Kinder inquiries have already started rolling in this week

Visa issued to a Jewish woman who accompanied a Kinder to the UK
Visa issued to a Jewish woman who accompanied a Kinder to the UK

The announcement that the German government will make a one-time payment to the child refugees who came to Britain on a Kindertransport is both welcome and symbolic and comes at a time of unprecedented interest in the Kinder.

Unlike previous milestones, the 80th anniversary of the creation and start of the operation, through which some 10,000, mostly Jewish, children were given sanctuary in this country, is a point at which to evaluate how this unique story is portrayed and its legacy in inspiring policy towards refugees fleeing persecution.

Although the amount each Kind will receive is relatively modest – €2,500, roughly £2,250 – the recognition of the singular plight of the Kinder is immeasurable.

In most cases, the transports bearing the children had to leave in what must have seemed like a clandestine operation; late at night so as not to attract the attention of the local population, with limited possessions in their one suitcase and parents forewarned about becoming emotional as they waved off their children amid a febrile atmosphere of oppression.

In some instances, only one parent was permitted to accompany their child to the station; in others, siblings ran after the trains. Once in England, they then faced alone the challenges of a foreign culture and language, while some were even mistreated. The Claims Conference deserves great credit for negotiating this special award.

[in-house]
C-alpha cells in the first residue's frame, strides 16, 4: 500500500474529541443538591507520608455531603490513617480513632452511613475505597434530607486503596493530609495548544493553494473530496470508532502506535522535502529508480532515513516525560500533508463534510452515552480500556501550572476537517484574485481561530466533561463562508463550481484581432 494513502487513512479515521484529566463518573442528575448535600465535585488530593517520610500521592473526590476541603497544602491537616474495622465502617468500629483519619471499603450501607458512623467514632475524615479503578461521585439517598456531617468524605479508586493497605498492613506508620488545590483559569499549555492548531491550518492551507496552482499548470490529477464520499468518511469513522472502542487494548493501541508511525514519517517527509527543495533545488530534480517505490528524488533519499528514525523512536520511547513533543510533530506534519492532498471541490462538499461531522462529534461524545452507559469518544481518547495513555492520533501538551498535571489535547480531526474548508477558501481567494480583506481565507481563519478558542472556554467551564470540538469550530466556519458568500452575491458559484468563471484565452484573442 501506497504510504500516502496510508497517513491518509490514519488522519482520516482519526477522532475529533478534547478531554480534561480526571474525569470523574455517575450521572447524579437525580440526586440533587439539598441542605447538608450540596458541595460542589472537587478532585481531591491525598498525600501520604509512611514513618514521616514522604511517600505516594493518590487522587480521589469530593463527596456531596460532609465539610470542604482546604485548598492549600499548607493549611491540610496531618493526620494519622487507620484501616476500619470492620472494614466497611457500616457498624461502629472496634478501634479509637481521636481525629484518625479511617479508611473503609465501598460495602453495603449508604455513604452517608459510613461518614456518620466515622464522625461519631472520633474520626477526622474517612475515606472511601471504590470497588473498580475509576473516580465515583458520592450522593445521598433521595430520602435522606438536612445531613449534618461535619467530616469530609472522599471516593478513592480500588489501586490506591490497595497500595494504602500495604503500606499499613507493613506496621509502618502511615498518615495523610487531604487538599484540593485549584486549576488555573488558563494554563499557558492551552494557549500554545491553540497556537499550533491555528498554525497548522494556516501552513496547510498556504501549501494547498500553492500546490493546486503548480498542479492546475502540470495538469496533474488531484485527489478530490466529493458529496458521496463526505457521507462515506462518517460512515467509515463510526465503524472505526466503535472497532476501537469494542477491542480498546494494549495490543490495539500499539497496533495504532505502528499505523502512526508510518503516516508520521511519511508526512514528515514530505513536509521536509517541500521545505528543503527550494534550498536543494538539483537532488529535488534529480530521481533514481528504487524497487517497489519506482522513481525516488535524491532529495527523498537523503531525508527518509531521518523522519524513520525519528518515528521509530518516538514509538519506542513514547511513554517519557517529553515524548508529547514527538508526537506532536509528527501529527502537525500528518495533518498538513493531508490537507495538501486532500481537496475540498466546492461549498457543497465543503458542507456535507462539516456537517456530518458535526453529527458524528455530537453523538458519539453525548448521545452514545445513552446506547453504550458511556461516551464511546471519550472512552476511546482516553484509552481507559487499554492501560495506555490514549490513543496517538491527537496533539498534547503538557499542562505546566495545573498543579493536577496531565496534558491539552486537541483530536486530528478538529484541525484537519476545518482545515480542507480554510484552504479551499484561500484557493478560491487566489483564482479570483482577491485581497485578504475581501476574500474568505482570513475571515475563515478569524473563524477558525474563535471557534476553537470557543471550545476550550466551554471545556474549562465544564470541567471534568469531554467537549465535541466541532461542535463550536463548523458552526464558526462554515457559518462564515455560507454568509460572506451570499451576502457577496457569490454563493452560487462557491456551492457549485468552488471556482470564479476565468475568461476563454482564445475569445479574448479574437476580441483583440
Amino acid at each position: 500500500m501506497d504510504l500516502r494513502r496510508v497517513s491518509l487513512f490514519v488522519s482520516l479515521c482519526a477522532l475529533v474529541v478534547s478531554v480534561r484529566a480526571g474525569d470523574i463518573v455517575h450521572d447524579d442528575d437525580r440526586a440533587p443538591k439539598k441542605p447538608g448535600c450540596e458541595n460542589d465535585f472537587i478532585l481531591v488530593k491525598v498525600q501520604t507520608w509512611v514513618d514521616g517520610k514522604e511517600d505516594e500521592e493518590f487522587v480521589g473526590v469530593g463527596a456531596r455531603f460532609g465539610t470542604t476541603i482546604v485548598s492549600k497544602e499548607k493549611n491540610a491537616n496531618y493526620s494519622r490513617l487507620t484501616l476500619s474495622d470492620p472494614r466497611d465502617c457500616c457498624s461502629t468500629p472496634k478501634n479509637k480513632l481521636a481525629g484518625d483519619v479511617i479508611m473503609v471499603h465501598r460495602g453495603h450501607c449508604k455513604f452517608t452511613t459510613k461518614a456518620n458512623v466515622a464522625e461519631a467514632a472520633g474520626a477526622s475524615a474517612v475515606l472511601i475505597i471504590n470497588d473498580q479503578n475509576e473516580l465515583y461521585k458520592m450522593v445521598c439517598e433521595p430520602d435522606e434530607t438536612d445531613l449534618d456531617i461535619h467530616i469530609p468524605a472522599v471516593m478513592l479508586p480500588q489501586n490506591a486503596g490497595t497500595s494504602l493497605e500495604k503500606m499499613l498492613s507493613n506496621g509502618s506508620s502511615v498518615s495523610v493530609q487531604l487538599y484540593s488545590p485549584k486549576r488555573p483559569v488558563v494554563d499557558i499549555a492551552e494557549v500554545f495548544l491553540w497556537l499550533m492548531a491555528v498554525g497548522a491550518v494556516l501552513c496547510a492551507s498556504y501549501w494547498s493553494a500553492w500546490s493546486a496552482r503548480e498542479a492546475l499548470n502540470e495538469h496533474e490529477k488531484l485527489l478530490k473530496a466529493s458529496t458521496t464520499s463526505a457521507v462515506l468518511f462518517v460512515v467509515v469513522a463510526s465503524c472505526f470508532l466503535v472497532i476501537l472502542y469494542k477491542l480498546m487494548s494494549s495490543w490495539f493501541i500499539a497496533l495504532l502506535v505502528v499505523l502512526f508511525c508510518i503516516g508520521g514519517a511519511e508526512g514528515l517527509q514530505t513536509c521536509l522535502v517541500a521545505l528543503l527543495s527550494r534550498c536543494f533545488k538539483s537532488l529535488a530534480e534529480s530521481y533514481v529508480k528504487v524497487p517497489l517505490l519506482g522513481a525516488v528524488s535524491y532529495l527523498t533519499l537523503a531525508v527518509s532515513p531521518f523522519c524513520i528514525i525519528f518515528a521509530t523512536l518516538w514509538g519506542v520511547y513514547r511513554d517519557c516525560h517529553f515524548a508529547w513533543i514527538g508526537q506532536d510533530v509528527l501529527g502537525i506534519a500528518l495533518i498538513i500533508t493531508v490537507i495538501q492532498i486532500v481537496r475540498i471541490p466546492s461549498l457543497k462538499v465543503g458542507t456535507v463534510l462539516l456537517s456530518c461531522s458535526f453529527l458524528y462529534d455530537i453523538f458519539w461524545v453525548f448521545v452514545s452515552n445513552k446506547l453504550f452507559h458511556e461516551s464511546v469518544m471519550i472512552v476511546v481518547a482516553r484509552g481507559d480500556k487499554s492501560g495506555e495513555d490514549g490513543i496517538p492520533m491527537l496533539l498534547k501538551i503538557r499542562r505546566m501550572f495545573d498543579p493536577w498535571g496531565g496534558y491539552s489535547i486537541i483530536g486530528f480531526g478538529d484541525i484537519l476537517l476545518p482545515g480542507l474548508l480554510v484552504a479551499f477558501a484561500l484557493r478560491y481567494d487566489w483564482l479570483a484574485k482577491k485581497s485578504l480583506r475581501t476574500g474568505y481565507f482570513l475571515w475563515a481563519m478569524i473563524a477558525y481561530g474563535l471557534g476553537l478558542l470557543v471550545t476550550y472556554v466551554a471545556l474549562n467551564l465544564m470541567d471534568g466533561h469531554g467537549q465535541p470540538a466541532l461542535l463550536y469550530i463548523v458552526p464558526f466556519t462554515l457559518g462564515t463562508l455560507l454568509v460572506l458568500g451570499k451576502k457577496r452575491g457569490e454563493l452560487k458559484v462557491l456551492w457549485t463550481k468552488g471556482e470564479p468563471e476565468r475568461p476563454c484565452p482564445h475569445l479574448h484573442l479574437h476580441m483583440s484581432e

And, as the AJR has done throughout our existence, we will assist applicants. The inquiries have already started rolling in.

The advent of these gesture payments will also make for an interesting discussion at the conference, Remembering and Rethinking: The International forum on the Kindertransport at 80, that the AJR is organising in April.

It will bring together educators, scholars, policy makers and journalists as well as the Kinder and their families.

  •  Michael Newman, chief executive, the Association of Jewish Refugees

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About the Author
Michel Newman is Chief Executive of The Association of Jewish Refugees UK
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